Cameras were barred from the courtroom in Grasse in southern France as the trial began on Tuesday with the two defendants saying they had been given the works by Picasso and his then-wife Jacqueline 40 years ago.
"Picasso had total confidence in me. Maybe it was my discretion," Le Guennec told the court on Tuesday.
Le Guennec, a former electrician, claims that he was given the collection by the artist and his second wife Jacqueline when he carried out odd jobs for them. He said that Jacqueline handed him a closed box, saying: "Here, it's for you. Take it home."
Danielle has said Picasso was tidying his studio and handed the works to her husband, who brought them home in a trash bag. The works, produced between 1900 and 1932, have never been displayed publicly. They include portraits of Picasso's first wife, Olga, nine Cubist collages, a watercolor from his blue period, studies of his hand on canvas, gouaches, around 30 lithographs and 200 drawings.
According to his lawyer, in 2010 Le Guennec began worrying about what would become of the works after his death. So he and his wife took 175 works in a suitcase to the Picasso Administration headquarters in Paris. They showed them to Claude Picasso, the artist's son who administers his estate. The couple asked to have the works authenticated but a few days later, the pieces were confiscated by police and the couple was charged in 2011.
The state's case, based on witness accounts, suggested that Maurice Bresnu, a longtime driver for Picasso and the husband of a distant cousin of Pierre Le Guennec, had introduced him to Picasso. Bresnu allegedly took some works but he died in 1991, forestalling any prosecution.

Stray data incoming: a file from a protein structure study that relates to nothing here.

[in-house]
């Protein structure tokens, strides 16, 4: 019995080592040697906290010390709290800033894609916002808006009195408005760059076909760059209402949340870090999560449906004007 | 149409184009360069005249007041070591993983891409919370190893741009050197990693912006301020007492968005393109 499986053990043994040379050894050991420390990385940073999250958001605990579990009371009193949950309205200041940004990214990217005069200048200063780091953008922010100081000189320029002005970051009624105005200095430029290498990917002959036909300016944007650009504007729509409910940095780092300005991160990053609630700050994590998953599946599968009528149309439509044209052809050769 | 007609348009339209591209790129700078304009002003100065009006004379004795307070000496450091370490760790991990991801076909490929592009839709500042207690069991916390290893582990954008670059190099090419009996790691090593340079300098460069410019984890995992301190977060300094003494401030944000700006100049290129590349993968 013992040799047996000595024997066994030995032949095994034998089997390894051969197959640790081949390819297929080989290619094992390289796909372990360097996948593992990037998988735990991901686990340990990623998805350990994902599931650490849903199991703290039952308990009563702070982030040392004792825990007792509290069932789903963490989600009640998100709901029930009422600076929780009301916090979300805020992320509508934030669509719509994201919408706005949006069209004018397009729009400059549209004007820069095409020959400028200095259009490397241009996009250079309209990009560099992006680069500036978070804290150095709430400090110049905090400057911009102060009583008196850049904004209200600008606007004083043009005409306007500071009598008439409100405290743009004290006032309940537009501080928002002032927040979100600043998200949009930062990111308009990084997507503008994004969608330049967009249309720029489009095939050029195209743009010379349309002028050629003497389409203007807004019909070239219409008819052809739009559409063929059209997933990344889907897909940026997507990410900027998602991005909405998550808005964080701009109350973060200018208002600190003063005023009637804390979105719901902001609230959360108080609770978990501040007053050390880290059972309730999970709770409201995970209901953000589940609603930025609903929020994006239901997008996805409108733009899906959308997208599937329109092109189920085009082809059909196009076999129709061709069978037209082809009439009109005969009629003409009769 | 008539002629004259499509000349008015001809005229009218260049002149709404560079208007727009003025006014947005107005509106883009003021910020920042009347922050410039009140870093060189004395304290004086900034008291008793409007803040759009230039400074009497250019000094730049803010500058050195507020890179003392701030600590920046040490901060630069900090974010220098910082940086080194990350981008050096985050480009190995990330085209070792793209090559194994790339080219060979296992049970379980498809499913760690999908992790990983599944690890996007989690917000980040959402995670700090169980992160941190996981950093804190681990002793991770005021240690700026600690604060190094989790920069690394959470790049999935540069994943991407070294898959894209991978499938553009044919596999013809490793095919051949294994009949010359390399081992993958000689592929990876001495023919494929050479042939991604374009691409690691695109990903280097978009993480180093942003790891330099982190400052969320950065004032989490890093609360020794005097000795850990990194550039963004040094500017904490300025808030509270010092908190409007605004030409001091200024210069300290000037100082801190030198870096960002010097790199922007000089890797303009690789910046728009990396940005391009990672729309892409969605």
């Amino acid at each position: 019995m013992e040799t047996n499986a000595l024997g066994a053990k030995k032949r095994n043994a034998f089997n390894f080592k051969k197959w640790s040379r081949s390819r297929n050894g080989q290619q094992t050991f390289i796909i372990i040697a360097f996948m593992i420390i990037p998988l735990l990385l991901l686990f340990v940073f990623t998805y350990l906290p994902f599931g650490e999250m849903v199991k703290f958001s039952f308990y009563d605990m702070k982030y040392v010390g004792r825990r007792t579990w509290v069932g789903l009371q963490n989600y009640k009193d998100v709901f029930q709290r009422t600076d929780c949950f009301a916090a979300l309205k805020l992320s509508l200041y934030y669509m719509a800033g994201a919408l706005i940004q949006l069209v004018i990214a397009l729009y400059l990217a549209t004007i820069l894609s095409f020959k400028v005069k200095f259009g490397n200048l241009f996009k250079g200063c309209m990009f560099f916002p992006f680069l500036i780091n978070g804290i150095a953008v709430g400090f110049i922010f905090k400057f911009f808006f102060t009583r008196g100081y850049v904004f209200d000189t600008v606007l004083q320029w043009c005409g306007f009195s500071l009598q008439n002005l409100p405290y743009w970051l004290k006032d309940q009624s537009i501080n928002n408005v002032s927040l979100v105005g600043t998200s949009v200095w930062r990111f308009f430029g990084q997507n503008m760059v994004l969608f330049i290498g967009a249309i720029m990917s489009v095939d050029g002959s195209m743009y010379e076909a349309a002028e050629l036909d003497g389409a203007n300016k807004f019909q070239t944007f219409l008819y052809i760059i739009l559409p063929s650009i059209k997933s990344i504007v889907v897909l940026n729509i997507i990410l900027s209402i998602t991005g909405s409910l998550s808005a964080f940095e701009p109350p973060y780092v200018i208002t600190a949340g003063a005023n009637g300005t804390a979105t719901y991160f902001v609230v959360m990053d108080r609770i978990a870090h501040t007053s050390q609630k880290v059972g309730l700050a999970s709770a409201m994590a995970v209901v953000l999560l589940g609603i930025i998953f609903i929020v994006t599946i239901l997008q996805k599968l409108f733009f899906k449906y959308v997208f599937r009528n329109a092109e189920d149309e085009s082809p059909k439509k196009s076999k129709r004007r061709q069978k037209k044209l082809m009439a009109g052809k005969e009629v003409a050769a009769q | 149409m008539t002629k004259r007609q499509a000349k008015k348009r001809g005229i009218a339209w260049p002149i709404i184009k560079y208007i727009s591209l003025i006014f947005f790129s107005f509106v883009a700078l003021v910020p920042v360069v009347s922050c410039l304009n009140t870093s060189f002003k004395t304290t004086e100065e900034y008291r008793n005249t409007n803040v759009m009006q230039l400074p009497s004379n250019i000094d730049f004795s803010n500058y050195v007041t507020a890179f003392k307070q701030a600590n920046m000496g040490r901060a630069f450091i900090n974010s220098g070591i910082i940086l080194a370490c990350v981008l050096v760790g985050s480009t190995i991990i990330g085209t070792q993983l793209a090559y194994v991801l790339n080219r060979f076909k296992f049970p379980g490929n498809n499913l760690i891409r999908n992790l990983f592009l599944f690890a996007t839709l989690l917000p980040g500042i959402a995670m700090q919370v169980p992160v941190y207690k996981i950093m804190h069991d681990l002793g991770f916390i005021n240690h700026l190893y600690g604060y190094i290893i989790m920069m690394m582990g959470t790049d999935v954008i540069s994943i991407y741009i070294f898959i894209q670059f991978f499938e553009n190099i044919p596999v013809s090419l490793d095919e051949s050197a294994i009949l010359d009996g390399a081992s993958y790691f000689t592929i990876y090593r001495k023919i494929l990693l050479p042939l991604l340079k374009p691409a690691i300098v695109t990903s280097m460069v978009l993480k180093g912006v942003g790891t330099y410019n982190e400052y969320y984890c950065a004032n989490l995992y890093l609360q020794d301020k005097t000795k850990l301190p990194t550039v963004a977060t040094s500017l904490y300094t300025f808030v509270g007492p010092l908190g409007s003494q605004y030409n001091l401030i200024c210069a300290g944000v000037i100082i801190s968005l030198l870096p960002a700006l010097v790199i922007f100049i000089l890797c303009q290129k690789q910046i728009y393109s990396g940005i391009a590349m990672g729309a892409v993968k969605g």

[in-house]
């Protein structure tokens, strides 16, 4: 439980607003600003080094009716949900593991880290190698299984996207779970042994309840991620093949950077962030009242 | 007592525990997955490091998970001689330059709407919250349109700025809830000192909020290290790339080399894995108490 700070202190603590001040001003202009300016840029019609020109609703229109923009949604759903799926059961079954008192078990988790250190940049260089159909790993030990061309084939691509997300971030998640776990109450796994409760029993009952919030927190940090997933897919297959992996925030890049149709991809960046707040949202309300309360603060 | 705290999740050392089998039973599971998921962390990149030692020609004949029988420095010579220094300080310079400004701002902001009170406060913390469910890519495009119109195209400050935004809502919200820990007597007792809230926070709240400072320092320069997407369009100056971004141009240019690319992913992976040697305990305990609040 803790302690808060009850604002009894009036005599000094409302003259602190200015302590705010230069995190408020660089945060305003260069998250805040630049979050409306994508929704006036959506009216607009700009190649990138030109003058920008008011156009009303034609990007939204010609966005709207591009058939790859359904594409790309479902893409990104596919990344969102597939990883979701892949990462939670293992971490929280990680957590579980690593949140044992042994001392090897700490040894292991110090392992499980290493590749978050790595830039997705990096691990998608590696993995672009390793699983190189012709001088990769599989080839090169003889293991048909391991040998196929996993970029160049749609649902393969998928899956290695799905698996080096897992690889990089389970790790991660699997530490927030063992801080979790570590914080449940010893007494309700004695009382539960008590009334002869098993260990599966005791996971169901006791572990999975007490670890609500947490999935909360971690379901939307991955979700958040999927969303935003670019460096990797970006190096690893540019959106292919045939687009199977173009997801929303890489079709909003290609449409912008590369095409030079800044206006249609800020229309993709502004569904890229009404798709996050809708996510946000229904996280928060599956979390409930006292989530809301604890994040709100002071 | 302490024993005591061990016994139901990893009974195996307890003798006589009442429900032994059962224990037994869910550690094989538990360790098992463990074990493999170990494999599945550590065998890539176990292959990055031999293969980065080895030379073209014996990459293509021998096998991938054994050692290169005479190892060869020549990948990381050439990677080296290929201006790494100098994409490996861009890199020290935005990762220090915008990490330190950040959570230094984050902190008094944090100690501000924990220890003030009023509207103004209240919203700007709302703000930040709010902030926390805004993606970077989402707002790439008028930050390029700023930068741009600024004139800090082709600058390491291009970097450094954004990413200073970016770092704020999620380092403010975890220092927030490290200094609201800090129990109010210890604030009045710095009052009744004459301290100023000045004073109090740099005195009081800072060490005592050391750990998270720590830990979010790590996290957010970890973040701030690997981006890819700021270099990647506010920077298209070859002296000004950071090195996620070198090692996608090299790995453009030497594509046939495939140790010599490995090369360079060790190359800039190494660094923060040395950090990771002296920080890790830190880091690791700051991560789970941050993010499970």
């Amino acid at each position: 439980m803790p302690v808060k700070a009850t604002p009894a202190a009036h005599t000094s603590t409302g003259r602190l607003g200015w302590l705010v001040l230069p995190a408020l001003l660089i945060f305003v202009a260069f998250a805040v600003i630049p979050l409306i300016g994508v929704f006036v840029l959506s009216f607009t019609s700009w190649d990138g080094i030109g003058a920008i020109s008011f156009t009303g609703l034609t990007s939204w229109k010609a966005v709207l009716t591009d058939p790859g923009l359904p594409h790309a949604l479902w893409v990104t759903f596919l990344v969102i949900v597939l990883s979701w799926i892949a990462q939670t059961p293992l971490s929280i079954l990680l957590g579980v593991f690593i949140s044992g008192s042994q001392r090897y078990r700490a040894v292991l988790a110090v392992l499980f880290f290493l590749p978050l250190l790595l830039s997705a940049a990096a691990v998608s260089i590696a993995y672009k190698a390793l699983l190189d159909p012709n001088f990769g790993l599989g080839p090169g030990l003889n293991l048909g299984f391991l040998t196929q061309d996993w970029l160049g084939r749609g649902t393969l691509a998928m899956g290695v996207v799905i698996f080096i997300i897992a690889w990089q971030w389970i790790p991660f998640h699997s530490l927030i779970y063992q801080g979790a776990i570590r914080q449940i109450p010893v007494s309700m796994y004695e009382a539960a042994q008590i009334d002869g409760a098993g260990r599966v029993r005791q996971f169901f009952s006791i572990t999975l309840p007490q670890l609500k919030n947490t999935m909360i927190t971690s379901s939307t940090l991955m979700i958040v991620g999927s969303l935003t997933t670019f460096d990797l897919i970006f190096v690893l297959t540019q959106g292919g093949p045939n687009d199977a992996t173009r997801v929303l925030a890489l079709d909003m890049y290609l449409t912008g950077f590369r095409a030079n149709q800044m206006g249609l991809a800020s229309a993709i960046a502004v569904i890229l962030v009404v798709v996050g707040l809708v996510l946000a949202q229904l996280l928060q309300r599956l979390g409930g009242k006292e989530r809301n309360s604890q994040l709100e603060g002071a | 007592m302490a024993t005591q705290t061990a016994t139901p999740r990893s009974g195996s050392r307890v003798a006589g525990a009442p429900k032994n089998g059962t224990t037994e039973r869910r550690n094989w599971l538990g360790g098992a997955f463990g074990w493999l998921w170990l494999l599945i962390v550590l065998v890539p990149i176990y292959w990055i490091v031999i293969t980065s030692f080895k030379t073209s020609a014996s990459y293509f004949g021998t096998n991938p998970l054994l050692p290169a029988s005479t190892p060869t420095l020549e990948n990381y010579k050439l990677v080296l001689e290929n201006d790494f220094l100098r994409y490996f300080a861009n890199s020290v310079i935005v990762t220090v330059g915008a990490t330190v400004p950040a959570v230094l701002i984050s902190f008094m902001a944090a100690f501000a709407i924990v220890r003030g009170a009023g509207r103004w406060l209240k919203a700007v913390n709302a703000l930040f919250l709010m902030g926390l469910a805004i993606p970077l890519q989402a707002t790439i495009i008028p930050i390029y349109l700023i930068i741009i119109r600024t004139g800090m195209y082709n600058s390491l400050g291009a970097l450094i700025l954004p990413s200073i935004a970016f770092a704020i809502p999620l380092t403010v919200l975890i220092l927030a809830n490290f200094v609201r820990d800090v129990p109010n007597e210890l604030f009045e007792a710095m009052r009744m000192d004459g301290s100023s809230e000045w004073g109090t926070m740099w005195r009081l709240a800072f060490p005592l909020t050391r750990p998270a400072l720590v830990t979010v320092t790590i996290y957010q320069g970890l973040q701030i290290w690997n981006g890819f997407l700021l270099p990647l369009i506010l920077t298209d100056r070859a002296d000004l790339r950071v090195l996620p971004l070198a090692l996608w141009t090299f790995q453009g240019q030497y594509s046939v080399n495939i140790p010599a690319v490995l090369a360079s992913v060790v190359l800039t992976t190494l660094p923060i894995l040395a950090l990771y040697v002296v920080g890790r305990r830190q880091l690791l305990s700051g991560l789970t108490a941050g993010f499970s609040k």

Jean-Jacques Neuer, lawyer for Claude Picasso, said the couple was deliberately vague. "They don't remember whether they received the 'gift' in 1970, 71 or 72. If you are given 271 Picassos, you remember it," he said.
Picasso died in 1973, Jacqueline in 1986.
The Le Guennec's lawyer, Charles-Etienne Gudin, said the works came from the artist's "Grands-Augustins" studio in Paris, and it would have been impossible for the electrician to have taken them from the villa in Mougins, which was a "fortress" watched over by two security guards.
Most stolen artist
Picasso has become the most stolen artist in history due to his prolific output, recognizable signature and valuable works. More than a thousand of his paintings are registered as stolen, missing or disputed: that is more than twice as many as American artist Nick Lawrence, who's name appears in second on that list.
The couple face up to five years in prison and a €375,000 ($424,000) fine if convicted of concealing stolen goods.
jm/kms (AFP, Reuters)